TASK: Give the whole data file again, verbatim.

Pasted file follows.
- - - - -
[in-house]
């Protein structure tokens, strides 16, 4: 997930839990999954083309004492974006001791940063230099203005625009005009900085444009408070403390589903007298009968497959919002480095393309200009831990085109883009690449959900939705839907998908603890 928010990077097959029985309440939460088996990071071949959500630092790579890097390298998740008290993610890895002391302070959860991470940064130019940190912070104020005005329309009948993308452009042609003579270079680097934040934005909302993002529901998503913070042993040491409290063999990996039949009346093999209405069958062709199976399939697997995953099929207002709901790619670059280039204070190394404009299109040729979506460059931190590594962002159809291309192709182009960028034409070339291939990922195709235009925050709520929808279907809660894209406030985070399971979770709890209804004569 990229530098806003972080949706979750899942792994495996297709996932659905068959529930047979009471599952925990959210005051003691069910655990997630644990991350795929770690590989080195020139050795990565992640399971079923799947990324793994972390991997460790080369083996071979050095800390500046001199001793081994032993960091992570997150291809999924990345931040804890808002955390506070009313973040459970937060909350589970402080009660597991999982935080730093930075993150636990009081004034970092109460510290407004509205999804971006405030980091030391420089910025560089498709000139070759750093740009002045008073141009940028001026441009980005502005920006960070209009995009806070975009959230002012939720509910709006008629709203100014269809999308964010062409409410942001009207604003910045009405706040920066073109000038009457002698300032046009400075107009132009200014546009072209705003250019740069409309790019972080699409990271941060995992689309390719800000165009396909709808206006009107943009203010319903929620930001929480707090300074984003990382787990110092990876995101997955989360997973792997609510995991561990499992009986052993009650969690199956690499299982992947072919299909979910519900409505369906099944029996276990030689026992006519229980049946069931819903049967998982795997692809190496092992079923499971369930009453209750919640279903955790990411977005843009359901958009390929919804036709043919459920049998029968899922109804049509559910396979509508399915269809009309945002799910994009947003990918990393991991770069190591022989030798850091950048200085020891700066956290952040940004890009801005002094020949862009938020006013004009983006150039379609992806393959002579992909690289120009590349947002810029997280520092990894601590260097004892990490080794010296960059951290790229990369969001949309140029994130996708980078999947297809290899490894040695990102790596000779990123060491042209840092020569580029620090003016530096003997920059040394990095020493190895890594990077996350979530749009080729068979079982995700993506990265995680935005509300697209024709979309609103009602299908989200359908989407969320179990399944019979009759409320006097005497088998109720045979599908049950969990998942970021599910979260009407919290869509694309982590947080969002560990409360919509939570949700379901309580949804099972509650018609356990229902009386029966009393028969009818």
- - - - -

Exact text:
[in-house]
């Protein structure tokens, strides 16, 4: 997930839990999954083309004492974006001791940063230099203005625009005009900085444009408070403390589903007298009968497959919002480095393309200009831990085109883009690449959900939705839907998908603890 928010990077097959029985309440939460088996990071071949959500630092790579890097390298998740008290993610890895002391302070959860991470940064130019940190912070104020005005329309009948993308452009042609003579270079680097934040934005909302993002529901998503913070042993040491409290063999990996039949009346093999209405069958062709199976399939697997995953099929207002709901790619670059280039204070190394404009299109040729979506460059931190590594962002159809291309192709182009960028034409070339291939990922195709235009925050709520929808279907809660894209406030985070399971979770709890209804004569 990229530098806003972080949706979750899942792994495996297709996932659905068959529930047979009471599952925990959210005051003691069910655990997630644990991350795929770690590989080195020139050795990565992640399971079923799947990324793994972390991997460790080369083996071979050095800390500046001199001793081994032993960091992570997150291809999924990345931040804890808002955390506070009313973040459970937060909350589970402080009660597991999982935080730093930075993150636990009081004034970092109460510290407004509205999804971006405030980091030391420089910025560089498709000139070759750093740009002045008073141009940028001026441009980005502005920006960070209009995009806070975009959230002012939720509910709006008629709203100014269809999308964010062409409410942001009207604003910045009405706040920066073109000038009457002698300032046009400075107009132009200014546009072209705003250019740069409309790019972080699409990271941060995992689309390719800000165009396909709808206006009107943009203010319903929620930001929480707090300074984003990382787990110092990876995101997955989360997973792997609510995991561990499992009986052993009650969690199956690499299982992947072919299909979910519900409505369906099944029996276990030689026992006519229980049946069931819903049967998982795997692809190496092992079923499971369930009453209750919640279903955790990411977005843009359901958009390929919804036709043919459920049998029968899922109804049509559910396979509508399915269809009309945002799910994009947003990918990393991991770069190591022989030798850091950048200085020891700066956290952040940004890009801005002094020949862009938020006013004009983006150039379609992806393959002579992909690289120009590349947002810029997280520092990894601590260097004892990490080794010296960059951290790229990369969001949309140029994130996708980078999947297809290899490894040695990102790596000779990123060491042209840092020569580029620090003016530096003997920059040394990095020493190895890594990077996350979530749009080729068979079982995700993506990265995680935005509300697209024709979309609103009602299908989200359908989407969320179990399944019979009759409320006097005497088998109720045979599908049950969990998942970021599910979260009407919290869509694309982590947080969002560990409360919509939570949700379901309580949804099972509650018609356990229902009386029966009393028969009818």